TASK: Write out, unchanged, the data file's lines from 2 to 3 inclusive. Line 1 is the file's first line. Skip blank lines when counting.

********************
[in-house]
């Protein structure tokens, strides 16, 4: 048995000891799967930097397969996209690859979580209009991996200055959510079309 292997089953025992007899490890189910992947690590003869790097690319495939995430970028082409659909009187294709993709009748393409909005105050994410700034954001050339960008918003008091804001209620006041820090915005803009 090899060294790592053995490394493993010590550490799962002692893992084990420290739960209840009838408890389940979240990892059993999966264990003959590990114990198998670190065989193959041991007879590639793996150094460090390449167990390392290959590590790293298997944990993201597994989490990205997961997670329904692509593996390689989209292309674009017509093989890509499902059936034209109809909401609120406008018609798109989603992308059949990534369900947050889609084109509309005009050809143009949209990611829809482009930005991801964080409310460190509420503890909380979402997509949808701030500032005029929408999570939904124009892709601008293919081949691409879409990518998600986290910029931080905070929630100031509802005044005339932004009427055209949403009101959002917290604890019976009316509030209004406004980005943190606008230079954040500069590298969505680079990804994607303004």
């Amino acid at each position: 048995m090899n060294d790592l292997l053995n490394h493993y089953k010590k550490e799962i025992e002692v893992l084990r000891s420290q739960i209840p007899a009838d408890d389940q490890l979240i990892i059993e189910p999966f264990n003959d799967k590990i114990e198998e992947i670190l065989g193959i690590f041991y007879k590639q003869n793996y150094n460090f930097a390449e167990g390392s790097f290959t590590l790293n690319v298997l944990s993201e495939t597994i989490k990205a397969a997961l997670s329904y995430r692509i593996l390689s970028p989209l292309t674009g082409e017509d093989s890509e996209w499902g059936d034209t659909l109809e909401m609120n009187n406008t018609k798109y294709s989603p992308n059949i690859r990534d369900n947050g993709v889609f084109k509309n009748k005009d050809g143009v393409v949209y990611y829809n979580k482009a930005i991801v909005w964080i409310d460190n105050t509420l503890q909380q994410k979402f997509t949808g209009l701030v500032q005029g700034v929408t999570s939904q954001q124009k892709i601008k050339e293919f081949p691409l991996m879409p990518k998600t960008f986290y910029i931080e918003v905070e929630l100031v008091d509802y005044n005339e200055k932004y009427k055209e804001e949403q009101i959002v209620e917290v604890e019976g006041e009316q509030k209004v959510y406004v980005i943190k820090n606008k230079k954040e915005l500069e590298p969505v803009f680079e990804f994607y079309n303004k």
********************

């Protein structure tokens, strides 16, 4: 048995000891799967930097397969996209690859979580209009991996200055959510079309 292997089953025992007899490890189910992947690590003869790097690319495939995430970028082409659909009187294709993709009748393409909005105050994410700034954001050339960008918003008091804001209620006041820090915005803009 090899060294790592053995490394493993010590550490799962002692893992084990420290739960209840009838408890389940979240990892059993999966264990003959590990114990198998670190065989193959041991007879590639793996150094460090390449167990390392290959590590790293298997944990993201597994989490990205997961997670329904692509593996390689989209292309674009017509093989890509499902059936034209109809909401609120406008018609798109989603992308059949990534369900947050889609084109509309005009050809143009949209990611829809482009930005991801964080409310460190509420503890909380979402997509949808701030500032005029929408999570939904124009892709601008293919081949691409879409990518998600986290910029931080905070929630100031509802005044005339932004009427055209949403009101959002917290604890019976009316509030209004406004980005943190606008230079954040500069590298969505680079990804994607303004």
């Amino acid at each position: 048995m090899n060294d790592l292997l053995n490394h493993y089953k010590k550490e799962i025992e002692v893992l084990r000891s420290q739960i209840p007899a009838d408890d389940q490890l979240i990892i059993e189910p999966f264990n003959d799967k590990i114990e198998e992947i670190l065989g193959i690590f041991y007879k590639q003869n793996y150094n460090f930097a390449e167990g390392s790097f290959t590590l790293n690319v298997l944990s993201e495939t597994i989490k990205a397969a997961l997670s329904y995430r692509i593996l390689s970028p989209l292309t674009g082409e017509d093989s890509e996209w499902g059936d034209t659909l109809e909401m609120n009187n406008t018609k798109y294709s989603p992308n059949i690859r990534d369900n947050g993709v889609f084109k509309n009748k005009d050809g143009v393409v949209y990611y829809n979580k482009a930005i991801v909005w964080i409310d460190n105050t509420l503890q909380q994410k979402f997509t949808g209009l701030v500032q005029g700034v929408t999570s939904q954001q124009k892709i601008k050339e293919f081949p691409l991996m879409p990518k998600t960008f986290y910029i931080e918003v905070e929630l100031v008091d509802y005044n005339e200055k932004y009427k055209e804001e949403q009101i959002v209620e917290v604890e019976g006041e009316q509030k209004v959510y406004v980005i943190k820090n606008k230079k954040e915005l500069e590298p969505v803009f680079e990804f994607y079309n303004k």